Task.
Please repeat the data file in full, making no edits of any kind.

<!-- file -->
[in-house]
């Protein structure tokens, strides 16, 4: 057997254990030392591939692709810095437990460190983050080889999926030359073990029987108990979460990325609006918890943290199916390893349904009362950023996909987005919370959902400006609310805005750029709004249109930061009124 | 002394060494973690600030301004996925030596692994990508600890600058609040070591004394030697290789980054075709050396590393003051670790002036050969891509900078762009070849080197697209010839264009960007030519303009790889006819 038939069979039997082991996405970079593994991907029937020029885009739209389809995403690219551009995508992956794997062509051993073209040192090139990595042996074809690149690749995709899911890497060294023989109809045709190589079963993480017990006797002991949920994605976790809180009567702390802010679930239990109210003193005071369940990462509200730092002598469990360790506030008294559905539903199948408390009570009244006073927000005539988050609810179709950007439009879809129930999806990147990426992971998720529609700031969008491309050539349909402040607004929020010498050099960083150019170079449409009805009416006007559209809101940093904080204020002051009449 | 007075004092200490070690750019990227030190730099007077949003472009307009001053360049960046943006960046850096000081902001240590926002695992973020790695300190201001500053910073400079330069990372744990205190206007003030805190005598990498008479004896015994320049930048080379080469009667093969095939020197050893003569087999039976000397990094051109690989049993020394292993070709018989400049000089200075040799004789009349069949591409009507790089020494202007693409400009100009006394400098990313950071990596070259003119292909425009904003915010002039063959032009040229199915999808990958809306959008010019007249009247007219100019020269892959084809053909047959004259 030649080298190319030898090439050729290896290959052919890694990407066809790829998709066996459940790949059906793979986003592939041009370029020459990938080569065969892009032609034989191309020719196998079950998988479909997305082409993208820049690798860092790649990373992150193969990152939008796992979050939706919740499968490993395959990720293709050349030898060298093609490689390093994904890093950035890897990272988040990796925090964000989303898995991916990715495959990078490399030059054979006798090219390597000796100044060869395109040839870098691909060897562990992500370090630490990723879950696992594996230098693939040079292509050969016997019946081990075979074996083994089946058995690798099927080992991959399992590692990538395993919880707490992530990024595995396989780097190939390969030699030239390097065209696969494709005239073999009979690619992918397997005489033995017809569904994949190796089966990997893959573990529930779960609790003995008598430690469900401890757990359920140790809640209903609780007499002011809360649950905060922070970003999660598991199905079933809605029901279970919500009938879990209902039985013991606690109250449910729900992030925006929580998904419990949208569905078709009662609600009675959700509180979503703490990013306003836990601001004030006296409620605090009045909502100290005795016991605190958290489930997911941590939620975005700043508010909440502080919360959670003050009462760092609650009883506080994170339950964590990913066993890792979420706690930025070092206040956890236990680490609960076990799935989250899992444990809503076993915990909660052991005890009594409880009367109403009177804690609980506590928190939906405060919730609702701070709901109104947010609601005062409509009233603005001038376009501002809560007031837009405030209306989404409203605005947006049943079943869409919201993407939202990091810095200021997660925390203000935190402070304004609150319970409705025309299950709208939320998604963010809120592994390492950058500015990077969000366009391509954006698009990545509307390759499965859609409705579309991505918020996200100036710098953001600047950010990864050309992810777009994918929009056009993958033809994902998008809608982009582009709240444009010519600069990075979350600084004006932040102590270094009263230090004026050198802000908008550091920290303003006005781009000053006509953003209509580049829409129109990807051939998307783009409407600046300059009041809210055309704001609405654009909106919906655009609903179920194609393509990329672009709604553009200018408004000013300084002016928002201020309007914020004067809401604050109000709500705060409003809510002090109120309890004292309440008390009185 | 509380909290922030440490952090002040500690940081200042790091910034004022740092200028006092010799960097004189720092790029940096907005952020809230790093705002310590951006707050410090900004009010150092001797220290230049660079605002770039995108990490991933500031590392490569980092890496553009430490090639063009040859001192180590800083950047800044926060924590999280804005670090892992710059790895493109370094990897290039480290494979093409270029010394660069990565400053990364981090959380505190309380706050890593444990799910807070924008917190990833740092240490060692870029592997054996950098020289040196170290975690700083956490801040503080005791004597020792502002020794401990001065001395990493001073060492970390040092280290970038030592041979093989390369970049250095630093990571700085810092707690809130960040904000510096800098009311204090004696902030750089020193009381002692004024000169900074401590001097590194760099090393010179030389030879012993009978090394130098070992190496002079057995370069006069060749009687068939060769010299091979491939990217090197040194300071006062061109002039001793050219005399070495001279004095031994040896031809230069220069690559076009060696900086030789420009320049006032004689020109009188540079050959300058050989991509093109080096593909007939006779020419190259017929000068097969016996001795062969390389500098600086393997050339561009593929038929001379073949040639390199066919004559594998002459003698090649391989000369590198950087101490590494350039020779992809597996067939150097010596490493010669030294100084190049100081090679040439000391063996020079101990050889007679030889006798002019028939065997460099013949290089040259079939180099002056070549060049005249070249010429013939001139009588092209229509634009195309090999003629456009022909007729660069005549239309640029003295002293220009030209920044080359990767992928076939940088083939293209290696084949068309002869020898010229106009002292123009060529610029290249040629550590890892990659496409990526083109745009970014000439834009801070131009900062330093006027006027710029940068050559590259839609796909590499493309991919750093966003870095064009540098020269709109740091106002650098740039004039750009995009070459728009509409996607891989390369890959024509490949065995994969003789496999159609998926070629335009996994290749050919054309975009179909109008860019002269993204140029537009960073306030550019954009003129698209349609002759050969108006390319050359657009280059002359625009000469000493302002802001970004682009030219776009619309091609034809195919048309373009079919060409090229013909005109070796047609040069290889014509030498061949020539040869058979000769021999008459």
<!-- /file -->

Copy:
[in-house]
């Protein structure tokens, strides 16, 4: 057997254990030392591939692709810095437990460190983050080889999926030359073990029987108990979460990325609006918890943290199916390893349904009362950023996909987005919370959902400006609310805005750029709004249109930061009124 | 002394060494973690600030301004996925030596692994990508600890600058609040070591004394030697290789980054075709050396590393003051670790002036050969891509900078762009070849080197697209010839264009960007030519303009790889006819 038939069979039997082991996405970079593994991907029937020029885009739209389809995403690219551009995508992956794997062509051993073209040192090139990595042996074809690149690749995709899911890497060294023989109809045709190589079963993480017990006797002991949920994605976790809180009567702390802010679930239990109210003193005071369940990462509200730092002598469990360790506030008294559905539903199948408390009570009244006073927000005539988050609810179709950007439009879809129930999806990147990426992971998720529609700031969008491309050539349909402040607004929020010498050099960083150019170079449409009805009416006007559209809101940093904080204020002051009449 | 007075004092200490070690750019990227030190730099007077949003472009307009001053360049960046943006960046850096000081902001240590926002695992973020790695300190201001500053910073400079330069990372744990205190206007003030805190005598990498008479004896015994320049930048080379080469009667093969095939020197050893003569087999039976000397990094051109690989049993020394292993070709018989400049000089200075040799004789009349069949591409009507790089020494202007693409400009100009006394400098990313950071990596070259003119292909425009904003915010002039063959032009040229199915999808990958809306959008010019007249009247007219100019020269892959084809053909047959004259 030649080298190319030898090439050729290896290959052919890694990407066809790829998709066996459940790949059906793979986003592939041009370029020459990938080569065969892009032609034989191309020719196998079950998988479909997305082409993208820049690798860092790649990373992150193969990152939008796992979050939706919740499968490993395959990720293709050349030898060298093609490689390093994904890093950035890897990272988040990796925090964000989303898995991916990715495959990078490399030059054979006798090219390597000796100044060869395109040839870098691909060897562990992500370090630490990723879950696992594996230098693939040079292509050969016997019946081990075979074996083994089946058995690798099927080992991959399992590692990538395993919880707490992530990024595995396989780097190939390969030699030239390097065209696969494709005239073999009979690619992918397997005489033995017809569904994949190796089966990997893959573990529930779960609790003995008598430690469900401890757990359920140790809640209903609780007499002011809360649950905060922070970003999660598991199905079933809605029901279970919500009938879990209902039985013991606690109250449910729900992030925006929580998904419990949208569905078709009662609600009675959700509180979503703490990013306003836990601001004030006296409620605090009045909502100290005795016991605190958290489930997911941590939620975005700043508010909440502080919360959670003050009462760092609650009883506080994170339950964590990913066993890792979420706690930025070092206040956890236990680490609960076990799935989250899992444990809503076993915990909660052991005890009594409880009367109403009177804690609980506590928190939906405060919730609702701070709901109104947010609601005062409509009233603005001038376009501002809560007031837009405030209306989404409203605005947006049943079943869409919201993407939202990091810095200021997660925390203000935190402070304004609150319970409705025309299950709208939320998604963010809120592994390492950058500015990077969000366009391509954006698009990545509307390759499965859609409705579309991505918020996200100036710098953001600047950010990864050309992810777009994918929009056009993958033809994902998008809608982009582009709240444009010519600069990075979350600084004006932040102590270094009263230090004026050198802000908008550091920290303003006005781009000053006509953003209509580049829409129109990807051939998307783009409407600046300059009041809210055309704001609405654009909106919906655009609903179920194609393509990329672009709604553009200018408004000013300084002016928002201020309007914020004067809401604050109000709500705060409003809510002090109120309890004292309440008390009185 | 509380909290922030440490952090002040500690940081200042790091910034004022740092200028006092010799960097004189720092790029940096907005952020809230790093705002310590951006707050410090900004009010150092001797220290230049660079605002770039995108990490991933500031590392490569980092890496553009430490090639063009040859001192180590800083950047800044926060924590999280804005670090892992710059790895493109370094990897290039480290494979093409270029010394660069990565400053990364981090959380505190309380706050890593444990799910807070924008917190990833740092240490060692870029592997054996950098020289040196170290975690700083956490801040503080005791004597020792502002020794401990001065001395990493001073060492970390040092280290970038030592041979093989390369970049250095630093990571700085810092707690809130960040904000510096800098009311204090004696902030750089020193009381002692004024000169900074401590001097590194760099090393010179030389030879012993009978090394130098070992190496002079057995370069006069060749009687068939060769010299091979491939990217090197040194300071006062061109002039001793050219005399070495001279004095031994040896031809230069220069690559076009060696900086030789420009320049006032004689020109009188540079050959300058050989991509093109080096593909007939006779020419190259017929000068097969016996001795062969390389500098600086393997050339561009593929038929001379073949040639390199066919004559594998002459003698090649391989000369590198950087101490590494350039020779992809597996067939150097010596490493010669030294100084190049100081090679040439000391063996020079101990050889007679030889006798002019028939065997460099013949290089040259079939180099002056070549060049005249070249010429013939001139009588092209229509634009195309090999003629456009022909007729660069005549239309640029003295002293220009030209920044080359990767992928076939940088083939293209290696084949068309002869020898010229106009002292123009060529610029290249040629550590890892990659496409990526083109745009970014000439834009801070131009900062330093006027006027710029940068050559590259839609796909590499493309991919750093966003870095064009540098020269709109740091106002650098740039004039750009995009070459728009509409996607891989390369890959024509490949065995994969003789496999159609998926070629335009996994290749050919054309975009179909109008860019002269993204140029537009960073306030550019954009003129698209349609002759050969108006390319050359657009280059002359625009000469000493302002802001970004682009030219776009619309091609034809195919048309373009079919060409090229013909005109070796047609040069290889014509030498061949020539040869058979000769021999008459």